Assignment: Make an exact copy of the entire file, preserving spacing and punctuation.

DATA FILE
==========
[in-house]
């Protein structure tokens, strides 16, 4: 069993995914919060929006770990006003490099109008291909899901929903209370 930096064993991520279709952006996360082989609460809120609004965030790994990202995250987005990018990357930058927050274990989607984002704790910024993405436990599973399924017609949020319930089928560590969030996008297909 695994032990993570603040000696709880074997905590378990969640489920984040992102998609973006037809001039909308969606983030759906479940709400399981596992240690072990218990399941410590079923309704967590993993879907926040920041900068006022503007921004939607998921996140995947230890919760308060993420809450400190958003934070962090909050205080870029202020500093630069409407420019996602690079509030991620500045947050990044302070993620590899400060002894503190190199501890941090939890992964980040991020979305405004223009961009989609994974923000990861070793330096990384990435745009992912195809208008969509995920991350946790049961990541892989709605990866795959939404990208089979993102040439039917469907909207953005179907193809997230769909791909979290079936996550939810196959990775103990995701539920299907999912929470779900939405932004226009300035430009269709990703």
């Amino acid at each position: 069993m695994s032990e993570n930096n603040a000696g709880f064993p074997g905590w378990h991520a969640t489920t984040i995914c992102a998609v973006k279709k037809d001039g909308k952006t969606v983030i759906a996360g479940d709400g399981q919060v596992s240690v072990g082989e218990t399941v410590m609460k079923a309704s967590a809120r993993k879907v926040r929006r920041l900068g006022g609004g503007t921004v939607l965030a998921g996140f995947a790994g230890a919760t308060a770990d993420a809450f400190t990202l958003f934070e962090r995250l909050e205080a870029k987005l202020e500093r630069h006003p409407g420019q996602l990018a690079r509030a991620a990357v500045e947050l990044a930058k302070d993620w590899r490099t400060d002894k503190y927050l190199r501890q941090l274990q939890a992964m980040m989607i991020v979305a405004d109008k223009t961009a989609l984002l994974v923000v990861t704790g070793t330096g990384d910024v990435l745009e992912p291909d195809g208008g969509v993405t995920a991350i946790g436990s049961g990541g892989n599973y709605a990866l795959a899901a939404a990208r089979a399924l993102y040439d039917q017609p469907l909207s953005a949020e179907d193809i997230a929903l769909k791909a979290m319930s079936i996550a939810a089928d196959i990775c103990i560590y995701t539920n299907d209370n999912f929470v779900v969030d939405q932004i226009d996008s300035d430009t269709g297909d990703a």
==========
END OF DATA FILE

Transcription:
[in-house]
């Protein structure tokens, strides 16, 4: 069993995914919060929006770990006003490099109008291909899901929903209370 930096064993991520279709952006996360082989609460809120609004965030790994990202995250987005990018990357930058927050274990989607984002704790910024993405436990599973399924017609949020319930089928560590969030996008297909 695994032990993570603040000696709880074997905590378990969640489920984040992102998609973006037809001039909308969606983030759906479940709400399981596992240690072990218990399941410590079923309704967590993993879907926040920041900068006022503007921004939607998921996140995947230890919760308060993420809450400190958003934070962090909050205080870029202020500093630069409407420019996602690079509030991620500045947050990044302070993620590899400060002894503190190199501890941090939890992964980040991020979305405004223009961009989609994974923000990861070793330096990384990435745009992912195809208008969509995920991350946790049961990541892989709605990866795959939404990208089979993102040439039917469907909207953005179907193809997230769909791909979290079936996550939810196959990775103990995701539920299907999912929470779900939405932004226009300035430009269709990703």
């Amino acid at each position: 069993m695994s032990e993570n930096n603040a000696g709880f064993p074997g905590w378990h991520a969640t489920t984040i995914c992102a998609v973006k279709k037809d001039g909308k952006t969606v983030i759906a996360g479940d709400g399981q919060v596992s240690v072990g082989e218990t399941v410590m609460k079923a309704s967590a809120r993993k879907v926040r929006r920041l900068g006022g609004g503007t921004v939607l965030a998921g996140f995947a790994g230890a919760t308060a770990d993420a809450f400190t990202l958003f934070e962090r995250l909050e205080a870029k987005l202020e500093r630069h006003p409407g420019q996602l990018a690079r509030a991620a990357v500045e947050l990044a930058k302070d993620w590899r490099t400060d002894k503190y927050l190199r501890q941090l274990q939890a992964m980040m989607i991020v979305a405004d109008k223009t961009a989609l984002l994974v923000v990861t704790g070793t330096g990384d910024v990435l745009e992912p291909d195809g208008g969509v993405t995920a991350i946790g436990s049961g990541g892989n599973y709605a990866l795959a899901a939404a990208r089979a399924l993102y040439d039917q017609p469907l909207s953005a949020e179907d193809i997230a929903l769909k791909a979290m319930s079936i996550a939810a089928d196959i990775c103990i560590y995701t539920n299907d209370n999912f929470v779900v969030d939405q932004i226009d996008s300035d430009t269709g297909d990703a």